Published: 18th January 2021
Oud player Bonny Abraham is out with his debut album and song Djinn. Here's his story
Bonny Abraham, a self-taught oud player speaks about his musical journey, how he got share stage with A R Rehman and the release of his first album song
Music is what I enjoy listening to, says Bonny Abraham (27). Though he's just recently released his first song Djinn, Bonny is not new to the field of music. In fact, he has shared the stage with music legend AR Rahman. But what makes him famous and unique is his love for the Arabic instrument oud. The Thiruvananthapuram-born multi-string instrumentalist, says, "I never had a teacher to teach me to play the guitar let alone exotic instruments like the oud, saz or pipa. I am a self-taught musician. I follow music composers, players and singers online and learn organically."We speak to him to know more about his journey in the world of music.
1. At what age did your journey into music begin? Tell us when and how you fell in love with music.
I have loved music from the time when I was in school. When I was in class 4, we used to gather and sing songs. Later in class 7, I picked up the guitar and started playing it by myself. Though I tried attending classes, it did not help me and I found them to be boring.
Those days, rock bands like Motherjane, Avial and Coldplay were trending and these bands influenced me a lot. I loved their guitar solos and rhythmic progressions. I also loved Yanis Orchestra. As days passed up, I started building upon my talent by watching YouTube videos. I wanted to study at KM College of Music and Technology in Chennai but my parents were reluctant, so I pursued a degree in Visual Communication and Audio Engineering in Coimbatore. Later, I went to KM College to pursue Western Classical Composition.
2. How did you learn to play the oud?
I found this artist named Farhan Ensemble from the Middle East who plays the oud. While he plays the oud, his team members play the Kemenche or Kemence and another kind of percussion instrument. I was fascinated by the kind of music they produced. I followed them on YouTube and watched their videos regularly. One day, my father, who used to work in the Middle East, called and told me that someone left an instrument in the hotel and that its been lying in the storeroom for a long time. He asked me if I would be interested in playing it. Though I didn’t know that it was an oud, I asked him to send it through a postal service. When I received it, I was sad because it was broken and in bad condition. But, on the other side, I was happy that it was an oud.After talking to several people, I finally found someone who could repair it. When I started learning to play, I observed that there are not many ethnic musical instruments that people play. Everyone is into playing the guitar. I spent a lot of time on the internet and on YouTube watching people play the oud. That is how I learnt and improved.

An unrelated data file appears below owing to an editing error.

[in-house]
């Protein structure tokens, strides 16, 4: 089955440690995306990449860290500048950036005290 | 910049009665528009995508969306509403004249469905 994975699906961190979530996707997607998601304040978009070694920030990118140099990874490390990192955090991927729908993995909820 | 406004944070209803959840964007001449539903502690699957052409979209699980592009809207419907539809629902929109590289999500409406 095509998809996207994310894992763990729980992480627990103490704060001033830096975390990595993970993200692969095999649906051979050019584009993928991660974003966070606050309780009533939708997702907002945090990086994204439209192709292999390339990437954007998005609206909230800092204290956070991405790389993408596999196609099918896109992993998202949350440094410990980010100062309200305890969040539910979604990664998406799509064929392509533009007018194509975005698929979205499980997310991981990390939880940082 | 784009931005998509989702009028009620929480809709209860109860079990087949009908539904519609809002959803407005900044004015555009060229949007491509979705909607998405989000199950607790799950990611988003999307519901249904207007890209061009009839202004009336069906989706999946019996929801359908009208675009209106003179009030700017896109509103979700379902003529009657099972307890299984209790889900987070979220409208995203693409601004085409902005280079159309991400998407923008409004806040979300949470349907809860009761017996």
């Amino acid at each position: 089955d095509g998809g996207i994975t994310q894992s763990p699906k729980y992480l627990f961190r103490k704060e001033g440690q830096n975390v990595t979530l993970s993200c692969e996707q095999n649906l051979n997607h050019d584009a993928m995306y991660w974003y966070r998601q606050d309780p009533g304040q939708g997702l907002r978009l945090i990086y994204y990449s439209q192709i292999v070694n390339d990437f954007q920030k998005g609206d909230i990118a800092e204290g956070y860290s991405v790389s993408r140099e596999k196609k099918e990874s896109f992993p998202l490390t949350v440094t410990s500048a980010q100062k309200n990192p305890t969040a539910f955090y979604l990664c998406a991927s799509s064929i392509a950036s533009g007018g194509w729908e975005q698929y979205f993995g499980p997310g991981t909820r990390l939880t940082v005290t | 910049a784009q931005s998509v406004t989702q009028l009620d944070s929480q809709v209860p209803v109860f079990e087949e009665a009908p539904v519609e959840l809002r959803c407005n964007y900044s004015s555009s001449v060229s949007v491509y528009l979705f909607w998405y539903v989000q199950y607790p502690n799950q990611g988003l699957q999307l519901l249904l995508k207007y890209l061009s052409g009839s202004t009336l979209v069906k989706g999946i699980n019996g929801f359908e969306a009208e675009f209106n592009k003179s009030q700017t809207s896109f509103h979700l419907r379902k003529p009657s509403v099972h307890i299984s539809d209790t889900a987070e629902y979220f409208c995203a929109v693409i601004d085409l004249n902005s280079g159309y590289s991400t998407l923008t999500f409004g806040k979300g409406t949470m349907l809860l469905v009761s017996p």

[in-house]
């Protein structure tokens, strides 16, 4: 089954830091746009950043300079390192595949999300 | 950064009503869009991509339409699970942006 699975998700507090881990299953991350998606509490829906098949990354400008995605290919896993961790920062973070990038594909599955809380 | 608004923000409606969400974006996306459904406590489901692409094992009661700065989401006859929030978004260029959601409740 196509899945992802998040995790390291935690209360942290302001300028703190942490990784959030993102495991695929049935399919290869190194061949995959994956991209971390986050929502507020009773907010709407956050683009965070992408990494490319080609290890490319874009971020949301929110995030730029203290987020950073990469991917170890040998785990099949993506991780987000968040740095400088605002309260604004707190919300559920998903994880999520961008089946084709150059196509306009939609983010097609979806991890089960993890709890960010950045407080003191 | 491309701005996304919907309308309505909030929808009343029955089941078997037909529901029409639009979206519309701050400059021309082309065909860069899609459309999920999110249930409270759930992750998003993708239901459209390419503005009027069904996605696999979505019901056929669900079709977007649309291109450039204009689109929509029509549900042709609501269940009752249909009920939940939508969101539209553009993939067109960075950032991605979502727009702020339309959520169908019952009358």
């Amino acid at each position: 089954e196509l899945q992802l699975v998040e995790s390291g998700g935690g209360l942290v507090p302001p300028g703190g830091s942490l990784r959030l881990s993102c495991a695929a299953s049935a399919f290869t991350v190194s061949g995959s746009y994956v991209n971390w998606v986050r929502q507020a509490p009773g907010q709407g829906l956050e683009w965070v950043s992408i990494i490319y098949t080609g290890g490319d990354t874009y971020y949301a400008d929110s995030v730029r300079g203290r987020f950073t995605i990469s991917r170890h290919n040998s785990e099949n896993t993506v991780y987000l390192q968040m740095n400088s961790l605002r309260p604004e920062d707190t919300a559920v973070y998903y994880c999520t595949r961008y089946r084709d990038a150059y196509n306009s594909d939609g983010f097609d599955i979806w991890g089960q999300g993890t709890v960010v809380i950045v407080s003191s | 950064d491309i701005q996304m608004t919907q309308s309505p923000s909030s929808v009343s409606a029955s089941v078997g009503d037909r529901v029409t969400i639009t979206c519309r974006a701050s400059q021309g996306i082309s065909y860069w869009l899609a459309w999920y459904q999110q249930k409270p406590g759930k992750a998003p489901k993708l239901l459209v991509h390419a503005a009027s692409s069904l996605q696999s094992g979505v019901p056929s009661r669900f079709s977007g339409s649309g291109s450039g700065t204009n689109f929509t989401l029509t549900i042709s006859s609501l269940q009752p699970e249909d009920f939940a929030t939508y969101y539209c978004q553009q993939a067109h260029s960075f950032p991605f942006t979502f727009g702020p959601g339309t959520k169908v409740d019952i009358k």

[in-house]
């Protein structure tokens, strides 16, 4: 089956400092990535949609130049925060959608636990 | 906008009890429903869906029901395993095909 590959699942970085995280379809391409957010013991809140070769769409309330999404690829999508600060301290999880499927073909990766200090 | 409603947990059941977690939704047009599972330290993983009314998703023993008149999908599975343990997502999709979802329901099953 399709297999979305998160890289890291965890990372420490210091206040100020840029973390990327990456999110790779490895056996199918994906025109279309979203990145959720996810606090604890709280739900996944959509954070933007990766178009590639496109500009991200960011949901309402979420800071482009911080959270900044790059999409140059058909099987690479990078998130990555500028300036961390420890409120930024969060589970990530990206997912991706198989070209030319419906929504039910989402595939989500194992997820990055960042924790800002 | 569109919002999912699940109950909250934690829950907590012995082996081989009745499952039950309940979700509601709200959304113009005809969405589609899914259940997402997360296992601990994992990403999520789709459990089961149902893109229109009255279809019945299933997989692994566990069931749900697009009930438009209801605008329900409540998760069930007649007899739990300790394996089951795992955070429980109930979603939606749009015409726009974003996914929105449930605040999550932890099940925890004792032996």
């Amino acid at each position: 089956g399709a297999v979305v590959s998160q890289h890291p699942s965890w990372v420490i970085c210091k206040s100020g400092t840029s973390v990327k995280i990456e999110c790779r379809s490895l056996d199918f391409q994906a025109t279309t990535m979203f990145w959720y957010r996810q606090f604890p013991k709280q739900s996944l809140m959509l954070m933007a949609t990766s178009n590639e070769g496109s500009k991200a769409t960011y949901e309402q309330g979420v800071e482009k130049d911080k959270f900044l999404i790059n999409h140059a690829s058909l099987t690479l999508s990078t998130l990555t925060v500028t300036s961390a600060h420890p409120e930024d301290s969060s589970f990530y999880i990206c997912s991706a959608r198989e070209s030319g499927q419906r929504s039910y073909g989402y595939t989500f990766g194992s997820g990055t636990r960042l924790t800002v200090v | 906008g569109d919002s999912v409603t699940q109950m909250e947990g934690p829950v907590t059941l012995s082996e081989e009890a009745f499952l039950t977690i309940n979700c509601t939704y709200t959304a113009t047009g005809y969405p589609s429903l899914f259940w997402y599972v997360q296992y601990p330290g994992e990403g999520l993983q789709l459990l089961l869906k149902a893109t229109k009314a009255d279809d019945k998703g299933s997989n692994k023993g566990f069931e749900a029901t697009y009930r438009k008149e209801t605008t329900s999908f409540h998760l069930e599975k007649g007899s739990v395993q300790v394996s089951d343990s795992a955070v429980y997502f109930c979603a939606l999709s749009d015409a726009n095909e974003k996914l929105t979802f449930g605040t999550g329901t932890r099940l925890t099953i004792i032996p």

3. You've played on stage with AR Rahman. That's a dream come true for any artist. How did that happen?
When I got the oud from my father, I was still studying in the KM College of Music and Technology. I used to get to perform in a lot of concerts and that’s when music legend AR Rahman had come to our college. He observed me playing the oud and expressed his happiness and appreciated my interest in such traditional and ethnic musical instruments. I think that was the best moment of my life. Later, MTV auditions came to the college. I took part and they liked me playing the oud. I was called to Mumbai and the atmosphere there was totally different. I played one of the songs from the movie Bhoot. It not only came out well but I got to share the stage with AR Rahman.4. Tell us about your album and your first song.
It is a dream come true for any musician to release their first album. The album Dune has five songs in it and we released Djinn in the month of November. I wanted all the five songs to be different. The first song, Djinn, has more of a Middle East flavour to it. The remaining four songs are yet to be released and we hope to do it soon. Currently, the work that has to be done in a recording studio is on hold due to the pandemic.